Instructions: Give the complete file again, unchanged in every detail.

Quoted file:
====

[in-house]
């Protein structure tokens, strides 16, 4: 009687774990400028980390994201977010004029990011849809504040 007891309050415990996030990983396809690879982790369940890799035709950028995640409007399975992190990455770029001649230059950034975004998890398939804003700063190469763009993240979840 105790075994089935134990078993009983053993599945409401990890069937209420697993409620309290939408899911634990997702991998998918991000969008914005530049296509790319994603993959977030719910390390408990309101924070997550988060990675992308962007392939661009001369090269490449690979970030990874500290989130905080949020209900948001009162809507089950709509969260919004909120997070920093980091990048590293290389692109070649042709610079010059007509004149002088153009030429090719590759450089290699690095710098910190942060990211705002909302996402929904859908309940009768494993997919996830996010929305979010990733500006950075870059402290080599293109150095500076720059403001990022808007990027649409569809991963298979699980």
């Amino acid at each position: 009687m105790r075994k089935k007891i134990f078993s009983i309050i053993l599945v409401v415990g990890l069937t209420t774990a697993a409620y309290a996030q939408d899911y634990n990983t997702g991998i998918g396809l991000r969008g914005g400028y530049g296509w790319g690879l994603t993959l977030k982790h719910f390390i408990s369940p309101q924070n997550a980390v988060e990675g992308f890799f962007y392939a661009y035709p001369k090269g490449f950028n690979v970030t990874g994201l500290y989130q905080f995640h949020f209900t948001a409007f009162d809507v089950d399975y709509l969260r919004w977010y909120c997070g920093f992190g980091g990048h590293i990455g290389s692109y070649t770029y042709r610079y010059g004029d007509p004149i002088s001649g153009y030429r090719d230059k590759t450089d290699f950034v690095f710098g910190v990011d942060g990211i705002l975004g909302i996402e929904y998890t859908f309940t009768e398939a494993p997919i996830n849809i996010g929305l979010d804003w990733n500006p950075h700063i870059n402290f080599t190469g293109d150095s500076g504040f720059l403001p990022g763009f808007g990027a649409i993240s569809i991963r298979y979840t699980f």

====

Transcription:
[in-house]
């Protein structure tokens, strides 16, 4: 009687774990400028980390994201977010004029990011849809504040 007891309050415990996030990983396809690879982790369940890799035709950028995640409007399975992190990455770029001649230059950034975004998890398939804003700063190469763009993240979840 105790075994089935134990078993009983053993599945409401990890069937209420697993409620309290939408899911634990997702991998998918991000969008914005530049296509790319994603993959977030719910390390408990309101924070997550988060990675992308962007392939661009001369090269490449690979970030990874500290989130905080949020209900948001009162809507089950709509969260919004909120997070920093980091990048590293290389692109070649042709610079010059007509004149002088153009030429090719590759450089290699690095710098910190942060990211705002909302996402929904859908309940009768494993997919996830996010929305979010990733500006950075870059402290080599293109150095500076720059403001990022808007990027649409569809991963298979699980």
């Amino acid at each position: 009687m105790r075994k089935k007891i134990f078993s009983i309050i053993l599945v409401v415990g990890l069937t209420t774990a697993a409620y309290a996030q939408d899911y634990n990983t997702g991998i998918g396809l991000r969008g914005g400028y530049g296509w790319g690879l994603t993959l977030k982790h719910f390390i408990s369940p309101q924070n997550a980390v988060e990675g992308f890799f962007y392939a661009y035709p001369k090269g490449f950028n690979v970030t990874g994201l500290y989130q905080f995640h949020f209900t948001a409007f009162d809507v089950d399975y709509l969260r919004w977010y909120c997070g920093f992190g980091g990048h590293i990455g290389s692109y070649t770029y042709r610079y010059g004029d007509p004149i002088s001649g153009y030429r090719d230059k590759t450089d290699f950034v690095f710098g910190v990011d942060g990211i705002l975004g909302i996402e929904y998890t859908f309940t009768e398939a494993p997919i996830n849809i996010g929305l979010d804003w990733n500006p950075h700063i870059n402290f080599t190469g293109d150095s500076g504040f720059l403001p990022g763009f808007g990027a649409i993240s569809i991963r298979y979840t699980f």